Berlioz orchestrated the famous Dies Irae passage of the fifth movement, March to the Scaffold, for four bassoons on the low octave and two ophiclides on the top octave; this resulted in an appropriately earthy, raucous and well balanced sound. However, in modern orchestration, the four bassoons in the low octave, compared to two tubas in the upper octave, are usually inaudible. The correction is simple when the tubas play in octaves, with the lower tuba doubling the four bassoons. Most conductors, players, critics and listeners agree the results of this combination are both successful and effective.

Wagner: Prelude to the Third Act of Lohengrin

A lesser known fact than Berlioz never having orchestrated for tuba, only ophiclide, is that the earlier operas of Wagner, specifically Rienzi, Flying Dutchman, and Lohengrin, were also originally orchestrated for ophiclide. As the ophiclide became more obsolete, Wagner began to write for the tuba and in agreement with his publisher he dropped ophiclide in the early works and in its place he specified tuba. It’s very easy to see in these early operas a very clear similarity with the way Berlioz orchestrated for ophiclide.

In this famous passage the tuba (ophiclide) plays this sequential theme in unison with the trombones until the three measures where the theme goes up to the high G, at which time Wagner removes the tuba and replaces it with the third trumpet. When the tuba drops out of this passage the body of the unison becomes noticeably thinner. Once, while discussing this passage with a valued colleague I was told, “Wagner knew what he was doing”. I absolutely agree, writing that part up to the high G at that time would probably have not functioned well, but in today’s world it is not problematic and the passage is much improved when the tuba continues through those three bars.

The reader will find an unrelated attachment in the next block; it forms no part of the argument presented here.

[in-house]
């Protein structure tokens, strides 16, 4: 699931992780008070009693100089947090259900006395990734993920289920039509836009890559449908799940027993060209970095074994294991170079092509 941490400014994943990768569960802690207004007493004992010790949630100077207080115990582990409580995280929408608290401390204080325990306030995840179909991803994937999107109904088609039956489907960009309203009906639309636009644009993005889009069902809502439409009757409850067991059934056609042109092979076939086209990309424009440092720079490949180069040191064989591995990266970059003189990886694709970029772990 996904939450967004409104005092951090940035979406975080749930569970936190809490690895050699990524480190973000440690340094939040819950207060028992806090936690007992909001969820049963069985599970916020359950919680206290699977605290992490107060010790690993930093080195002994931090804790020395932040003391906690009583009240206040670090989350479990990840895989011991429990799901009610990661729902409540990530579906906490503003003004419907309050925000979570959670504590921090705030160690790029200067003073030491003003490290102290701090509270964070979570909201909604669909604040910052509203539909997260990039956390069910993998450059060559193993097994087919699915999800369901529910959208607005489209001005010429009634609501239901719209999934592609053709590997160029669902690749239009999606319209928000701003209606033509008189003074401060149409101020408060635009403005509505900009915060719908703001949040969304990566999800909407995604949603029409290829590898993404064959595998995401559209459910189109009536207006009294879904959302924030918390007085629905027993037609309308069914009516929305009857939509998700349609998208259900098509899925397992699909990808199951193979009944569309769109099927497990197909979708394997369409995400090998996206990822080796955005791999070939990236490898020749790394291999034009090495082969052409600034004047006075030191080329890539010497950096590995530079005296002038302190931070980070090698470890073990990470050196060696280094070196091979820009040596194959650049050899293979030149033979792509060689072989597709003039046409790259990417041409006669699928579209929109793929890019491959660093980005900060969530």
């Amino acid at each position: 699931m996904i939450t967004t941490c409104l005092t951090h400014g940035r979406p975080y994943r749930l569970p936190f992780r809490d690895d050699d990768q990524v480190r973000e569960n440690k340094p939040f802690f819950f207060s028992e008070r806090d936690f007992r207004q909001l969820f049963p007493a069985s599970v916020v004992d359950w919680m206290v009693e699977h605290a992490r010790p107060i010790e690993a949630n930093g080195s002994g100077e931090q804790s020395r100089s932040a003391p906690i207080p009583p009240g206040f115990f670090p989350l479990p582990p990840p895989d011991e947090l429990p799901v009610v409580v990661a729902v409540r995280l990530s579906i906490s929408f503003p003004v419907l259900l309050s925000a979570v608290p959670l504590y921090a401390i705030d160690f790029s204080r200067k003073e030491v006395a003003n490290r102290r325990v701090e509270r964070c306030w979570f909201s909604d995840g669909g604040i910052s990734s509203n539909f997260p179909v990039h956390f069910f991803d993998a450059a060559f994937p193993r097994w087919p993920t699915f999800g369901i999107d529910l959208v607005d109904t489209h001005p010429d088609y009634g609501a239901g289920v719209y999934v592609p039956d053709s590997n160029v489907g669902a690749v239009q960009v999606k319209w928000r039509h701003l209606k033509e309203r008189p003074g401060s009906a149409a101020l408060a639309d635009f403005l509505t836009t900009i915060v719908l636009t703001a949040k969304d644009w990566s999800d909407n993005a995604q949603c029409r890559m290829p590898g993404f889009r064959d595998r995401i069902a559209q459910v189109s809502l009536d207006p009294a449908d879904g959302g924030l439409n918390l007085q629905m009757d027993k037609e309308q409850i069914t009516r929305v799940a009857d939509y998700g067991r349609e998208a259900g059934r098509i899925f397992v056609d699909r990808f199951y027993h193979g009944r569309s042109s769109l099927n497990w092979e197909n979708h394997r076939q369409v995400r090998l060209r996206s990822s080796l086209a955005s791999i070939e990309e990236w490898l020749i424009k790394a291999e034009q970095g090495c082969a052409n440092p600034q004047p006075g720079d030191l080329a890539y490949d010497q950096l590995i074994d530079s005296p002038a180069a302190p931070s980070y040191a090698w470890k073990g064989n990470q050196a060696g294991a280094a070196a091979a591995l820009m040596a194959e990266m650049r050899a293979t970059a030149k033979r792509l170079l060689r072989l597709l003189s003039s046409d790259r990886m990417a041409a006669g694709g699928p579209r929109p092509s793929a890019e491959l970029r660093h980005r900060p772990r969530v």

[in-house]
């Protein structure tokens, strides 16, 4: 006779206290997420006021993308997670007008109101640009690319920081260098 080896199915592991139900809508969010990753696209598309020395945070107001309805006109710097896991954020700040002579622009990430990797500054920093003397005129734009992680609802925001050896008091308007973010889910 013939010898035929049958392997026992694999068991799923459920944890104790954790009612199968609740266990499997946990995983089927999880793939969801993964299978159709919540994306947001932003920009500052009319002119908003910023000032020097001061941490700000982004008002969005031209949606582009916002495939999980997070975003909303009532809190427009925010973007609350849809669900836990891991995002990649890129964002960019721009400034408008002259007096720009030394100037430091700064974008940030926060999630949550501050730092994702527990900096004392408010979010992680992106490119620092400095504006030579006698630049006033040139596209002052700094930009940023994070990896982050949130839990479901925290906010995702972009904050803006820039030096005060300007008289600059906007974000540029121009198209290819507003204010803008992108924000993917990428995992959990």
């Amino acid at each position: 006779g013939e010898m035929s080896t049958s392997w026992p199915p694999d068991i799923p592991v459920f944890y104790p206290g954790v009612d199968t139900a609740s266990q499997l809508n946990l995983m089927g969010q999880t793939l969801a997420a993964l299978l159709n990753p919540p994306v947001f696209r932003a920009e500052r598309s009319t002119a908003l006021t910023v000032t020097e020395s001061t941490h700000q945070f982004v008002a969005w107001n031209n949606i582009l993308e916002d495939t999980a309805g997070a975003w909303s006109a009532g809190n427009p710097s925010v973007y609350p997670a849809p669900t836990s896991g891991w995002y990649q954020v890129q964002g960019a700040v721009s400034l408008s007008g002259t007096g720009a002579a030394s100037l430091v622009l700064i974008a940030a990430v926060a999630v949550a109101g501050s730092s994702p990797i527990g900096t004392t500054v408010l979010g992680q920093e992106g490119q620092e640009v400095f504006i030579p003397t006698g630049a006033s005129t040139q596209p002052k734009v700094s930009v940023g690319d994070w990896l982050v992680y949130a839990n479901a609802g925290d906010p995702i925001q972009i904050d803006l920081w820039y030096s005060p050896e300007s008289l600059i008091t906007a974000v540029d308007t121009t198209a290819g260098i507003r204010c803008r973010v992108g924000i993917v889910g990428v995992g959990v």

Mahler: First and Fifth Symphonies

The famous tuba passage at the beginning of the slow movement of Mahler’s first symphony is a very unusual orchestration. The round, Frère Jacques in D minor, starts with solo muted contrabass, (string bass), perhaps the most feeble sound in the symphony orchestra, then goes to the bassoon, then to muted celli, then to the tuba; blending with those light weight instruments can be problematic. Mahler wrote this symphony for bass tuba (F) and, although many players choose to use Contrabass tuba through most of the symphony, most players change to F tuba for this passage to better blend with the muted solo contrabass, the solo bassoon, and the muted celli.

In the very last measures of Part One of Mahler’s Fifth Symphony is a very similarly orchestrated passage of a three note thematic fragment passed and repeated through the lower instruments and finally played by the tuba. This symphony is written for contrabass tuba and most tubists agree contrabass tuba is favorable for the greater mass required in the many dramatic low register passages. Because this three-note theme fragment always felt much too thick on the contrabass tuba, I began playing it on the F and the results were strikingly preferable. Still, even the F tuba seemed too thick to me after all the other much thinner instruments had played, which lead me to try these three notes on the F tuba muted. The results were exactly what I had hoped, and I could see that the conductors were pleased, so I continued to mute those notes for the rest of my orchestra-playing carrier.